Monday, 27 December 2010
Elderly Woman Behind the Counter in a Small Town
There's not much news around this time of the year, except the birth of a baby boy, so for the media the annual sales rush is a boon. Interviews here, interviews there; shopping mall executives are trotted out to claim yet another record footfall; savvy shoppers beaming as they've saved hundreds of pounds buying that sofa or mock leopard skin coat.
Hearing shoppers say "I must have saved £300 today" makes me wince. No you haven't saved anything. You have spent. Shops aren't in the business of saving you money but to encourage you to spend. You have to be extremely savvy to save money shopping. Buying something simply because it appears to be cheaper than it was a couple of months ago is wasteful spending. Spending money you may not have is dangerous.
Interest rates are at record lows; the only way is up. The majority of people with mortgages are on variable rate offerings. Inflationary expectations are growing and with that the prospects of an interest rate increase within the next six months grows. (We have a choice: continuing low interest rates and a risk that inflation takes off: higher rates to stamp down on inflation or a real non inflationary growth of the economy. The last choice is very unlikely). Once inflation kicks in it can be debilitating and is a devil to snuff out.
Raising interest rates will take spending power out of most households at a time when government spending cuts kick in , tax increases take place and transport and utility charges are rising at above inflation. Not a happy scenario for the average Joe and his misses. Even if you're renting you're likely to be hit. Increased interest rates increase the cost to landlords; and the pressure on rented accommodation is severe which increases the cost of renting. If you're on benefits and a large proportion of family are ( which is why benefits are being cut, they have grown so expensive), you're likely to suffer more than most.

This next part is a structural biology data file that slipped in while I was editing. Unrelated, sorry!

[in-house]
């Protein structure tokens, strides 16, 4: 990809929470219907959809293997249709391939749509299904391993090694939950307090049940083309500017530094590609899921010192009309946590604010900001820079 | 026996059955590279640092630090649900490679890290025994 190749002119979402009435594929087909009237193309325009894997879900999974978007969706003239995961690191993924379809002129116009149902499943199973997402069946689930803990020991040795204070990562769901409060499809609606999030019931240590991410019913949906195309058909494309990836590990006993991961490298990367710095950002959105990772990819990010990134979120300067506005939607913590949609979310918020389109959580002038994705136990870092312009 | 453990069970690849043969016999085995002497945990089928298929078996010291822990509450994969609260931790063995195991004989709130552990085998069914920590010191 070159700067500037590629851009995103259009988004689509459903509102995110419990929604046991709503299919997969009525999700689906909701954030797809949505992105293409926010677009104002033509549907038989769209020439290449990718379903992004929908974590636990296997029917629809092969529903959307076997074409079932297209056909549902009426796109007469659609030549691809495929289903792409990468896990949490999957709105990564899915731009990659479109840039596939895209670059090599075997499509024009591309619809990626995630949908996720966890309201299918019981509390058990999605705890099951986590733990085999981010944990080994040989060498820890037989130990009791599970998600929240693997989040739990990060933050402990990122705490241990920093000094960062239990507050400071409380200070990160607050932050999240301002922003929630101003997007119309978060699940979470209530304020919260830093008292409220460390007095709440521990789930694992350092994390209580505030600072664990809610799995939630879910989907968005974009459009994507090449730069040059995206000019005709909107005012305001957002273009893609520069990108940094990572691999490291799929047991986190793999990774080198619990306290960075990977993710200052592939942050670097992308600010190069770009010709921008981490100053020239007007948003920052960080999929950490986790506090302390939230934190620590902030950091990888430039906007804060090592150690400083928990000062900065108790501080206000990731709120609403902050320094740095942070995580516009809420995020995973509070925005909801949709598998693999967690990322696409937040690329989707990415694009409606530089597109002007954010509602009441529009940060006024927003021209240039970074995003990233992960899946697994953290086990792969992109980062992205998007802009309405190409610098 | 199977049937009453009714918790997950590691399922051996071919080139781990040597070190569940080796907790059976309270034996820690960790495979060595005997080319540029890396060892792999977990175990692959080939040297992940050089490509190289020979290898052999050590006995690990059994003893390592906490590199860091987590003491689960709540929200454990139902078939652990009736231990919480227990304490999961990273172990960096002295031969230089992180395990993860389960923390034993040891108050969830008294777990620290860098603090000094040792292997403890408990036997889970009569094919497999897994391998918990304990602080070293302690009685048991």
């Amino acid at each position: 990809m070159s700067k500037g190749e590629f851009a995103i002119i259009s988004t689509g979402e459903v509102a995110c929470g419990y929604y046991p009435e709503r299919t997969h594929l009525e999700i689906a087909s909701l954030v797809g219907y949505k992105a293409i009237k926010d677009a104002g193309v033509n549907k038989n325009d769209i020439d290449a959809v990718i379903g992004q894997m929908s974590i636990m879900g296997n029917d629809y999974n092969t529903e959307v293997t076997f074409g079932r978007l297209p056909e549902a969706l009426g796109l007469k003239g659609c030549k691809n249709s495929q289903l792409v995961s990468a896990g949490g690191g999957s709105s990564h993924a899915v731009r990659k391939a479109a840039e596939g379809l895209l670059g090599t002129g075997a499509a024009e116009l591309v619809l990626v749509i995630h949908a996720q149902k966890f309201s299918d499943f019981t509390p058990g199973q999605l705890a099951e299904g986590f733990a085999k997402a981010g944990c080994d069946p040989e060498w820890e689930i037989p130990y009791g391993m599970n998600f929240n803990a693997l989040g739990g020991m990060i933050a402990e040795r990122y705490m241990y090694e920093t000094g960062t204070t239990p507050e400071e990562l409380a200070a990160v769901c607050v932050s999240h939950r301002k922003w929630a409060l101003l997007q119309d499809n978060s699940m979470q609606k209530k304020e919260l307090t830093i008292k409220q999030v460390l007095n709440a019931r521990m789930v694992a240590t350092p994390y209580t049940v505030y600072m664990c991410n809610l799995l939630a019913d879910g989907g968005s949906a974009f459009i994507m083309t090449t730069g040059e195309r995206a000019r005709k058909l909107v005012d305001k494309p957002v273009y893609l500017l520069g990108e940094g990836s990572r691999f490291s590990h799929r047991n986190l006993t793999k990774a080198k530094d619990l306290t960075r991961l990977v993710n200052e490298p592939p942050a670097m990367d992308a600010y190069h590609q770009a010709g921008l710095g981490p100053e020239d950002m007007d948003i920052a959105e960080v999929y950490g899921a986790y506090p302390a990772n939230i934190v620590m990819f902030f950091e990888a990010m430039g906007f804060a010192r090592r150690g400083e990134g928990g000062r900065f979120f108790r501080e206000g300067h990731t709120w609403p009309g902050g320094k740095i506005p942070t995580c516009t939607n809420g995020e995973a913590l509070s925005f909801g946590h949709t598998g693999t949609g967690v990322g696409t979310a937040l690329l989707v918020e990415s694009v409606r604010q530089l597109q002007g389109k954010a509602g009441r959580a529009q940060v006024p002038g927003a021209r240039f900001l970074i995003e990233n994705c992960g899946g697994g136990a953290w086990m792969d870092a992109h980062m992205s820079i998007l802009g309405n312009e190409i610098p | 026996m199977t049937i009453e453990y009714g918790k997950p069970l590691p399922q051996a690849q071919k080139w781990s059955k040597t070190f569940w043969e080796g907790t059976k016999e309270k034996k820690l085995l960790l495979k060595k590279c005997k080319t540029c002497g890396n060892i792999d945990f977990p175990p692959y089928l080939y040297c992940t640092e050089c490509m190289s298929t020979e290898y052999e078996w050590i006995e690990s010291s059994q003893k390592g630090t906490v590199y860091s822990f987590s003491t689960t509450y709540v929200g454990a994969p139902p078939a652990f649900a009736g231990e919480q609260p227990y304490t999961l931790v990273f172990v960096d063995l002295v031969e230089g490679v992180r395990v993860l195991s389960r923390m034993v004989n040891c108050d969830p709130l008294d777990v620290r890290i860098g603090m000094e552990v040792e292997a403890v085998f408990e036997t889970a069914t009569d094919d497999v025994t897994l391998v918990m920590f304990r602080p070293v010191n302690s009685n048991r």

For many of us 2011 is going to be a year of squeeze. Spending money at the sales now is not a good idea for many individuals.
But we're told that if we don't spend then economic activity falls. Less shops, less distribution, fewer jobs, fewer purchases etc, etc.
It's pretty lean now for the big item retailers. House sales have fallen dramatically, which means there are many less people moving home. And moving home is one of the biggest stimulus in the UK economy. So if people followed my advice and didn't spend we'd be in an even worse position. Right?
Collectively yes; individually no in the short term; but if enough people followed my advice, in the long term some, despite being sensible with money, could find themselves worse off. If they worked in retail they may lose their jobs because they and many others like them are saving not spending. And this would knock on to the guys in the factory and eventually to teachers, doctors and other public sector workers - less sales, less tax and less government revenue.
I can talk! If anything it's my generation that should be out there spending, taking up the slack. What with final salary pensions (inflation proofed), many of us free from mortgages and with substantial savings, we should have oodles of dosh to splash out on this and that.
Except we're at the wrong stage of the consumption cycle. We tend not to move home - unless it's into a nursing home. We tend not to follow fashion or keep up with the latest technologies. We are more likely to buy a new, rather than second hand, car; but it'll be sensible and low maintenance. And finally we are just more wary and conservative; what with "Our kitchen units will see us out" mentality.
I suspect that even if we were given tax incentives to spend; we wouldn't. Not that an out of work 30 year old with a family to support would be too enamoured seeing "handouts" going to "the lucky generation", who received free university education with a living grant; enjoyed the benefits of the sexual and cultural revolutions but not their shortcomings, and still manage to hang onto the levers of power and wealth.
Nope, it's going to be a bloody 2011 for most of us in the UK; and all we have to look forward to is the 2012 Olympics. Oh, what a blast'd nation we have become.
So here's wishing you all an inappropriate "Happy New Year".